Robin G.M. Webster
Published May 4, 1992
Reference - 320 Pages - 89 B/W Illustrations
ISBN 9781873394090 - CAT# Y150572
For Instructors Request Inspection Copy
Much research has recently been undertaken into the cleaning and conservation of stone buildings, particularly those constructed of sandstone, and the debate concerning the best methods continues. This book brings together contributions from a wide range of specialisms, and offers new perspectives on the important issues surrounding this subject. The topics covered encompass not only theoretical and philosophical concerns, but also problems of weathering and microbiological damage. The practical case studies help to highlight the problems, and the laboratory experiments offer vital information that should provide a valuable contribution to the existing body of knowledge in this field. This book should be a reference for all building practitioners and academics who are interested, and actively involved, in conserving stone buildings and monuments.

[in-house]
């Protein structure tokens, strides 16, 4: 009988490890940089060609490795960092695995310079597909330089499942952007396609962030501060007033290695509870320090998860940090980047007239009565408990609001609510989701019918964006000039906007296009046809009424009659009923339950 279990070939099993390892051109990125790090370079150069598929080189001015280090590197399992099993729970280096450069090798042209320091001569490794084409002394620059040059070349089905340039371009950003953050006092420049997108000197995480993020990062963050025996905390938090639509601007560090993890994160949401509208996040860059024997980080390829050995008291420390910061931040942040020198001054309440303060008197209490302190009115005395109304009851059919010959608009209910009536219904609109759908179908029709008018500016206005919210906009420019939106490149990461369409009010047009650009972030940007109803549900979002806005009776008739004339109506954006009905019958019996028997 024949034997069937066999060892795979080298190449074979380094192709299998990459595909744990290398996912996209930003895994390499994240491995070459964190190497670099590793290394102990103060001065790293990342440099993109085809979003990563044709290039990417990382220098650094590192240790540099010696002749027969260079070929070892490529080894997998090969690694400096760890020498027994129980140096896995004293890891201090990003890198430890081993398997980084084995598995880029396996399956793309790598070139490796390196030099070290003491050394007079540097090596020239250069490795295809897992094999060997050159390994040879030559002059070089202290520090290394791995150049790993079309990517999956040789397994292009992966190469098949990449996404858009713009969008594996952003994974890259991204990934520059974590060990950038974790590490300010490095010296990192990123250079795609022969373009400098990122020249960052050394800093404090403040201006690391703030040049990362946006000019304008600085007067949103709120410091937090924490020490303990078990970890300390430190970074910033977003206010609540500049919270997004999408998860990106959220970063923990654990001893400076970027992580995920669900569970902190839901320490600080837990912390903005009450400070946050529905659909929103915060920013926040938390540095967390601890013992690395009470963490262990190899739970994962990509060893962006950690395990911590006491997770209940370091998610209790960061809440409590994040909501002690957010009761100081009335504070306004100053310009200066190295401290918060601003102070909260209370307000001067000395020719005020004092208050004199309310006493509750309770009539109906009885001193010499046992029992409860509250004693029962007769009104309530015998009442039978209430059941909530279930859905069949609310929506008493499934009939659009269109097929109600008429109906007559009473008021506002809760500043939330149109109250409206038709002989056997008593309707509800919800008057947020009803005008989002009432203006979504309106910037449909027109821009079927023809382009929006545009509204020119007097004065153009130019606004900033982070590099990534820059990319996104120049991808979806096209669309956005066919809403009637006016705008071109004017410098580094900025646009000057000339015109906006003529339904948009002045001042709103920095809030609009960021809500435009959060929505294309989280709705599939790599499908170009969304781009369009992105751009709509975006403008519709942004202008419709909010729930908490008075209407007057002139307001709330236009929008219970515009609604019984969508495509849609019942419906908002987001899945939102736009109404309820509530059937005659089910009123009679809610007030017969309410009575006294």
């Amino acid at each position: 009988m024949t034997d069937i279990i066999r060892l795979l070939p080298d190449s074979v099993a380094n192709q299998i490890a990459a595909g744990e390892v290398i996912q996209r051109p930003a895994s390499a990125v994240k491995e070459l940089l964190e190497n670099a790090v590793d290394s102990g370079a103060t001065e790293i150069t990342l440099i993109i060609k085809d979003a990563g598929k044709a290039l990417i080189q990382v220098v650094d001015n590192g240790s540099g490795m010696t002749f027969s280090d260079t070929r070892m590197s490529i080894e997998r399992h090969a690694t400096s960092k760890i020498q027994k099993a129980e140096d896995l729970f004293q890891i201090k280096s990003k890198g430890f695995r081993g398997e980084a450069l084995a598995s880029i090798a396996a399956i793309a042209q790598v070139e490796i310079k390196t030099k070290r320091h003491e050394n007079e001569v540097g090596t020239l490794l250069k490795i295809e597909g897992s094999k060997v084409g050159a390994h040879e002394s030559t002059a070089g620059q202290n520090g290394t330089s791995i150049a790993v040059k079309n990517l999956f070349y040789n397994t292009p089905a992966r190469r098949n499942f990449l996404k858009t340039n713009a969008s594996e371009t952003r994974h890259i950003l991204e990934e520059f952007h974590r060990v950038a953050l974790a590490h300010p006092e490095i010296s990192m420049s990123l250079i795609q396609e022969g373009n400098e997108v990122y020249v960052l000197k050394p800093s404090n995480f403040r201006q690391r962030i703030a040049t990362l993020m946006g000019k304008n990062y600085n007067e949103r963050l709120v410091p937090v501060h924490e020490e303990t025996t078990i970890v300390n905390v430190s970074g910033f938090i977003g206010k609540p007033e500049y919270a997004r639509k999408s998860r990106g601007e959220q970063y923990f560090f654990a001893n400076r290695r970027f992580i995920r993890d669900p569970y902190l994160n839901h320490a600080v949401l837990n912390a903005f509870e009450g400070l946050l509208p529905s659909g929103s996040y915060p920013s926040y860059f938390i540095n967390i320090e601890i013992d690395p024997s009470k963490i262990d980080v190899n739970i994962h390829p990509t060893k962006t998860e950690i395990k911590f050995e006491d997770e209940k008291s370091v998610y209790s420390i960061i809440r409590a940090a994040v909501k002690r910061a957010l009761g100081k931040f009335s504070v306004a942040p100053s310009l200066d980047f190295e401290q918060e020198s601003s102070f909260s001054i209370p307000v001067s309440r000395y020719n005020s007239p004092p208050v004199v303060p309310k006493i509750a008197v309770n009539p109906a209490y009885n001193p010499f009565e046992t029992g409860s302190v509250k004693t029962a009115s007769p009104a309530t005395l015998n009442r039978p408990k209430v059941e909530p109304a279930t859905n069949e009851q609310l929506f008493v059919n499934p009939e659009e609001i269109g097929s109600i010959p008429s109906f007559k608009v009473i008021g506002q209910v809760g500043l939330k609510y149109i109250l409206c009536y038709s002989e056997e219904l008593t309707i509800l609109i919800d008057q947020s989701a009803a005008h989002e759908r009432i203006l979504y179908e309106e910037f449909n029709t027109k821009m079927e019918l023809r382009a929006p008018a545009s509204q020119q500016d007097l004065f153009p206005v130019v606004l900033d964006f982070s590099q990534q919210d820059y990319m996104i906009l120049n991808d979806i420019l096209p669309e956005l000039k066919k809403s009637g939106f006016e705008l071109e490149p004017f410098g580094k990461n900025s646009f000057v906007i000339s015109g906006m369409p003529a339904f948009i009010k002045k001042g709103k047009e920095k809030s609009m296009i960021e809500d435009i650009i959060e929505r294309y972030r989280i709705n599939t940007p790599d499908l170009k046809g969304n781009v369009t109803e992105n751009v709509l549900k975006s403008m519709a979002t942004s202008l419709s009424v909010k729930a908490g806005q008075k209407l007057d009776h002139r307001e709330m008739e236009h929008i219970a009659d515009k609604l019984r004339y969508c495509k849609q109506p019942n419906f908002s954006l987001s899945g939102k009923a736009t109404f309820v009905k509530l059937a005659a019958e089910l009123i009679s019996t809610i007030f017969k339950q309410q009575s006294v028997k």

Overview: stone cleaning, for better or worse? - an overview, Ingval Maxwell. Part 1 The broad issues: a brief history of grime - accumulation and removal of soot deposits on buildings since the 17th century, Peter Brimblecombe; towards an aesthetic theory of building soiling, Chris Andrew; stone cleaning - a professional view, James Simpson; sources of building soiling and a review of the stone cleaning industry 1991, Trudie Mansfield. Part 2 Case studies and experimental investigation: to clean or not to clean buildings within Edinburgh, Alastair Milligan; Scott Monument - a brief study report, Hurd Rolland Partnership, John Dixon; the cleaning of the Palace of Westminster, Chris Tucker; a conservator's approach to architectural stonework, Jane Porter; the composition and weathering of sandstone with relation to cleaning, Brian Bluck; abrasive cleaning of sandstone buildings and monuments and experimental investigation, Maureen Young and Dennis Urquhart; research on cleaning methods applied to historical stone monuments, Martin Werner and Claudia Neuwald; experience with cleaning and consolidating stone facades in Hungary, Mihaly Zador. Part 3 The cleaning of carbonate stone: stone cleaning by the inversion of gypsum back into calcium carbonate, Theodor Skoulikidis and Paraskevi Papakonstantinou; removal of sulphated-crust from marble using sulphate reducing bacteria, K. lal Gauri et al; geochemical considerations in the cleaning of carbonate stone, Richard Livingstone. Part 4 Urban conservation issues: "acid rain" - the cleaning and conservation of stonework in Bath, David McLaughlin; conservation and planning considerations in stone cleaning, Chris Andrew and Emma Crawford; stone cleaning in urban conservation, Dennis Rodwell; building cleaning - process or procedure, an industry view, Craig Liddle. Part 5 Chemical and microbiological studies: chemical cleaning of sandstone - comparative laboratory studies, John MacDonald et al; effects of particulate air pollutants on materials - investigation of surface crust formation, Brian Whalley et al; the impact of stone cleaning on micro-organisms and microbially influenced corrosion, Markus Wilimzig et al; microbial interactions with building stones, with special reference to various cleaning, conservation and restoration techniques, Wolfgang Krunbein et al; microbiological damage to building stone - analysis and intervention, Robert Palmer Jr. Part 6 Stone decay, weathering and future prospects.